Informal caregiving and the allocation of time: implications for opportunity costs and measurement

Research output: Contribution to journalArticlepeer-review


Informal care requires a considerable time investment from providers that inherently involves trade-offs against various uses of time. We examine what other uses of time are forgone when individuals provide informal care. We further consider how caregiving is linked to a range of rarely explored time use characteristics relating to multitasking, the fragmentation and the timing of activities. We use data from 5670 adults across 11003 diary days from the 2014/15 UK Time Use Survey. Using a ‘doubly robust’ approach of entropy balancing and regression adjustment, we find carers spend an additional 49.0 minutes on non-market work, 2.9 minutes on personal care, 5.8 minutes on leisure and 2.9 minutes on miscellaneous activities on weekdays. They spend 46.1 minutes less on market work and 14.4 minutes less on sleep. Carers report more time stress, more multitasking, and more fragmented time. We estimate with attribution factors that 16% and 11% of reported household task activity is due to caregiving on weekday and weekend days, respectively. These findings provide evidence on additional opportunity costs faced by carers and possible channels through which carer labour market and health outcomes are realised. The attribution factors we calculate can be applied to total reported caregiving time to avoid overestimation when this is incorporated into economic evaluations.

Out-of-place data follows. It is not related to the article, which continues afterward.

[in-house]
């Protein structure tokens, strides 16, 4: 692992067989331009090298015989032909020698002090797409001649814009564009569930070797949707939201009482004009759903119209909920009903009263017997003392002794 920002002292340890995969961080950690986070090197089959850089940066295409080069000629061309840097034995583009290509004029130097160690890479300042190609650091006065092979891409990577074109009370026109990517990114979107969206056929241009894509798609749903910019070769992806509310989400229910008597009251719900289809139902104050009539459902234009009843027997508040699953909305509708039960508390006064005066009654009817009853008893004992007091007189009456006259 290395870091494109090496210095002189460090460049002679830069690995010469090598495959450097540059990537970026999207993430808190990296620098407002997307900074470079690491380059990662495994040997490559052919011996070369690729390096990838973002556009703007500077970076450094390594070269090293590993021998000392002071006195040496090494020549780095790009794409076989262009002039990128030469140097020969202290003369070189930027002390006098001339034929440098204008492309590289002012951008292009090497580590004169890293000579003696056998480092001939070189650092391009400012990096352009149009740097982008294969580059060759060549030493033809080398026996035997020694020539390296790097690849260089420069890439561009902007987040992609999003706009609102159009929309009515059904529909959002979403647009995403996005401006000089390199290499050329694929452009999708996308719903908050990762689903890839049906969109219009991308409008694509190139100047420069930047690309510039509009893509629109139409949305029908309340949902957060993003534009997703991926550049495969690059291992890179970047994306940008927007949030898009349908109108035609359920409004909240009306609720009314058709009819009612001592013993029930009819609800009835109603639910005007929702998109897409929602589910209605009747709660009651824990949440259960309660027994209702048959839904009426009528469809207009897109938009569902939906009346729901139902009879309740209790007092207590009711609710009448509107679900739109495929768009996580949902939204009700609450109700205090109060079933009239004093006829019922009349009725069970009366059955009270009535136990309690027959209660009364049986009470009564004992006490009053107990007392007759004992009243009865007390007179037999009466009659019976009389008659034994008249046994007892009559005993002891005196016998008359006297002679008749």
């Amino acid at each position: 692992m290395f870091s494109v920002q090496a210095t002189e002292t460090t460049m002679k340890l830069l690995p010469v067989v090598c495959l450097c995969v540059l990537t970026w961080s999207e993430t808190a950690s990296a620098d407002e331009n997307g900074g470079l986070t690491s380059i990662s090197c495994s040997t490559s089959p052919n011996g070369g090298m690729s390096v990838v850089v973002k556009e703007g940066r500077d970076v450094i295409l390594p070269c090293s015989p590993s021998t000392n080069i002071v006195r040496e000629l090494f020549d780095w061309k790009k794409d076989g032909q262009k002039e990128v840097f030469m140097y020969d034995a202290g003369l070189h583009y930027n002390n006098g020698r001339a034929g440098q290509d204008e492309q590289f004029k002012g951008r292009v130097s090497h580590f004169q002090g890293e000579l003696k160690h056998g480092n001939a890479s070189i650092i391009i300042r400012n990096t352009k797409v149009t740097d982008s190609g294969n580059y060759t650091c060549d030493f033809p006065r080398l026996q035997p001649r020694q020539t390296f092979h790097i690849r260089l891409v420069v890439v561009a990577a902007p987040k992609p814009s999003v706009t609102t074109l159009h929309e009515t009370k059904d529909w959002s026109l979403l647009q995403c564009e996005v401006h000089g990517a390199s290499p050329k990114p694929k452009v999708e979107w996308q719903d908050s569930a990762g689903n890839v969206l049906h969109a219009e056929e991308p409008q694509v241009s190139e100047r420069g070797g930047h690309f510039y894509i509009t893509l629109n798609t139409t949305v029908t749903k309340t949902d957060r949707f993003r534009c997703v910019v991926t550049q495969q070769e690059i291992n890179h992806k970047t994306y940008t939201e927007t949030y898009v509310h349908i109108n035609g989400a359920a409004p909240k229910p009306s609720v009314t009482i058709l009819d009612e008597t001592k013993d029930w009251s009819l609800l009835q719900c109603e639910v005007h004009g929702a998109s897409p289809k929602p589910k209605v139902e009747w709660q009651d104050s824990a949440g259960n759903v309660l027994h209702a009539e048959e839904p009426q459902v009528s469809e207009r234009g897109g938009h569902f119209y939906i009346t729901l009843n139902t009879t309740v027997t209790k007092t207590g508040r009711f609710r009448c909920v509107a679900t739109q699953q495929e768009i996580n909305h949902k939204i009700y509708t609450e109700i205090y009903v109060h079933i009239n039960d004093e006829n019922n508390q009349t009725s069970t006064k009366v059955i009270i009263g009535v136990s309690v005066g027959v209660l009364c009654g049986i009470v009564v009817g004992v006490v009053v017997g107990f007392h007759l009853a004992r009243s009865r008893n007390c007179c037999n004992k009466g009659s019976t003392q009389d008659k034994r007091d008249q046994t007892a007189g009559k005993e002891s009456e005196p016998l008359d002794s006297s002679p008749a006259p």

Original languageEnglish
JournalSocial Science and Medicine
Publication statusAccepted/In press - 7 Aug 2023


  • informal care
  • time diary
  • measurement
  • ageing
  • long-term care


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